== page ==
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J Environ Sci (China). 2017 Aug;58:127-134. doi: 10.1016/j.jes.2017.04.009. Epub 2017 Apr 21.

Formation of iodo-trihalomethanes, iodo-haloacetic acids, and haloacetaldehydes during chlorination and chloramination of iodine containing waters in laboratory controlled reactions.

Author information

1
Water and Soil Quality Research Group, Department of Environmental Chemistry, Institute of Environmental Assessment and Water Research (IDAEA-CSIC), Barcelona, Spain. Electronic address: cprqam@cid.csic.es.
2
Department of Chemistry and Biochemistry, University of South Carolina, Columbia, SC 29208, United States.
3
Water and Soil Quality Research Group, Department of Environmental Chemistry, Institute of Environmental Assessment and Water Research (IDAEA-CSIC), Barcelona, Spain; Catalan Institute for Water Research (ICRA), Parc Científic i Tecnològic de la Universitat de Girona, 17003 Girona, Spain.

Abstract

Iodine containing disinfection by-products (I-DBPs) and haloacetaldehydes (HALs) are emerging disinfection by-product (DBP) classes of concern. The former due to its increased potential toxicity and the latter because it was found to be the third most relevant DBP class in mass in a U.S. nationwide drinking water study. These DBP classes have been scarcely investigated, and this work was performed to further explore their formation in drinking water under chlorination and chloramination scenarios. In order to do this, iodo-trihalomethanes (I-THMs), iodo-haloacetic acids (I-HAAs) and selected HALs (mono-HALs and di-HALs species, including iodoacetaldehyde) were investigated in DBP mixtures generated after chlorination and chloramination of different water matrices containing different levels of bromide and iodide in laboratory controlled reactions. Results confirmed the enhancement of I-DBP formation in the presence of monochloramine. While I-THMs and I-HAAs contributed almost equally to total I-DBP concentrations in chlorinated water, I-THMs contributed the most to total I-DBP levels in the case of chloraminated water. The most abundant and common I-THM species generated were bromochloroiodomethane, dichloroiodomethane, and chlorodiiodomethane. Iodoacetic acid and chloroiodoacetic acid contributed the most to the total I-HAA concentrations measured in the investigated disinfected water. As for the studied HALs, dihalogenated species were the compounds that predominantly formed under both investigated treatments.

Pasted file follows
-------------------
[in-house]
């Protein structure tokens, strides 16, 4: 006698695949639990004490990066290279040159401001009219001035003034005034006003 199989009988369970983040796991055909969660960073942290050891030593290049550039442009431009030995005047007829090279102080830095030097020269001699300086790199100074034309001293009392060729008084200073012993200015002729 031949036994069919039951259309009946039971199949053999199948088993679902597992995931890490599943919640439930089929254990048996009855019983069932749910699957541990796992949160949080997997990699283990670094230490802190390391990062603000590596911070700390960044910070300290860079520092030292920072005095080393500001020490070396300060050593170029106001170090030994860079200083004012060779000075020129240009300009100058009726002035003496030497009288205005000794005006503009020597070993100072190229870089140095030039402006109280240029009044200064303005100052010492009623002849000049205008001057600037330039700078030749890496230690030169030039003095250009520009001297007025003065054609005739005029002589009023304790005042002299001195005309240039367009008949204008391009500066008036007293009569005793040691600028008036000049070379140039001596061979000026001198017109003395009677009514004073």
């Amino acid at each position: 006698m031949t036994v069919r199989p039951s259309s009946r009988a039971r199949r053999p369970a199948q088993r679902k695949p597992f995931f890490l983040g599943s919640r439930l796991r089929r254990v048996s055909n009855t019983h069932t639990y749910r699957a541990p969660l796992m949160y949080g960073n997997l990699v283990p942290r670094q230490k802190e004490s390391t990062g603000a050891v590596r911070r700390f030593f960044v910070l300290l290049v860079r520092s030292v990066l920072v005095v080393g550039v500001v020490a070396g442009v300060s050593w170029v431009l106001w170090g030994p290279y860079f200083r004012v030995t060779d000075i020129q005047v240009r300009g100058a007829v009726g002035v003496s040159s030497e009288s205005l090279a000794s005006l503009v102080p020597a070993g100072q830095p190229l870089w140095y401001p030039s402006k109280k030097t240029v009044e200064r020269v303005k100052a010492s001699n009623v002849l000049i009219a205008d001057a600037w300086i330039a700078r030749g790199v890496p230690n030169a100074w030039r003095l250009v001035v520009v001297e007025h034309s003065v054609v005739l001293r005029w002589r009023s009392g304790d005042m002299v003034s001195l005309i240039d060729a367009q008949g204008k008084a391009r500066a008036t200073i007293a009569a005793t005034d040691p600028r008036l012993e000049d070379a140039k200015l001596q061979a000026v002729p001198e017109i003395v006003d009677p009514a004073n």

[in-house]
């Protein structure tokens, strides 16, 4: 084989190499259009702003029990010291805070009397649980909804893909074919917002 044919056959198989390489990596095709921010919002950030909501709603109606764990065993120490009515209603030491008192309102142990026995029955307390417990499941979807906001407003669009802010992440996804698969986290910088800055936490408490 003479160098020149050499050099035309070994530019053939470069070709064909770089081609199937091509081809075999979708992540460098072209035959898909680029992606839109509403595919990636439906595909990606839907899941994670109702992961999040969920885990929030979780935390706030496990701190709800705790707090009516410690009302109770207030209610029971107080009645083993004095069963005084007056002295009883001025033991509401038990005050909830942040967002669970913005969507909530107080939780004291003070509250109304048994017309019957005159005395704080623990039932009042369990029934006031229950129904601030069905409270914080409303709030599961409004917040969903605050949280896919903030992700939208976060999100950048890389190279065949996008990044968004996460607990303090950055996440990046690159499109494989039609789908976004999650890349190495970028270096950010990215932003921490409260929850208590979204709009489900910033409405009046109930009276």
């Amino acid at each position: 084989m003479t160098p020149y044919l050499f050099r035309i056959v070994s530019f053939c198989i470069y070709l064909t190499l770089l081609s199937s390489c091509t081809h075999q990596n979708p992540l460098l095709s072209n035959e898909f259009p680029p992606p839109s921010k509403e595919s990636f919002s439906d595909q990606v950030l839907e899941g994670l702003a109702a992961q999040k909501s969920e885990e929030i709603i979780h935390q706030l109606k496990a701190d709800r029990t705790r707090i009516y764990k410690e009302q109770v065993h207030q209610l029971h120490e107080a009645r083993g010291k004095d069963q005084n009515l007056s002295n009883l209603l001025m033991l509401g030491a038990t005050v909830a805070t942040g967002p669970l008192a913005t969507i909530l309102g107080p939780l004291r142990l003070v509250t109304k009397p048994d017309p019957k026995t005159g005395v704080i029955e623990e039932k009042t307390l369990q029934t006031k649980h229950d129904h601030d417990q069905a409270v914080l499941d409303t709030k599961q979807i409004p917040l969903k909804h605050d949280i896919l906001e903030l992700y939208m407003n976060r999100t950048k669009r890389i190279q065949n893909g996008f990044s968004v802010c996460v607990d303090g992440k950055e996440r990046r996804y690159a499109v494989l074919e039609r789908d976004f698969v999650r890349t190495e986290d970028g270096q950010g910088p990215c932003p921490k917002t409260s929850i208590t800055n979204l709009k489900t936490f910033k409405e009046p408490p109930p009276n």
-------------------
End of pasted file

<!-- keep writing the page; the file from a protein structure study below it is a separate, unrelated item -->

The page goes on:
KEYWORDS:

Chloramination; Chlorination; Drinking water; Haloacetaldehydes; Iodinated disinfection by-products; Iodo-haloacetic acids; Iodo-trihalomethanes; Mass spectrometry

PMID:
28774601
DOI:
10.1016/j.jes.2017.04.009
[Indexed for MEDLINE]

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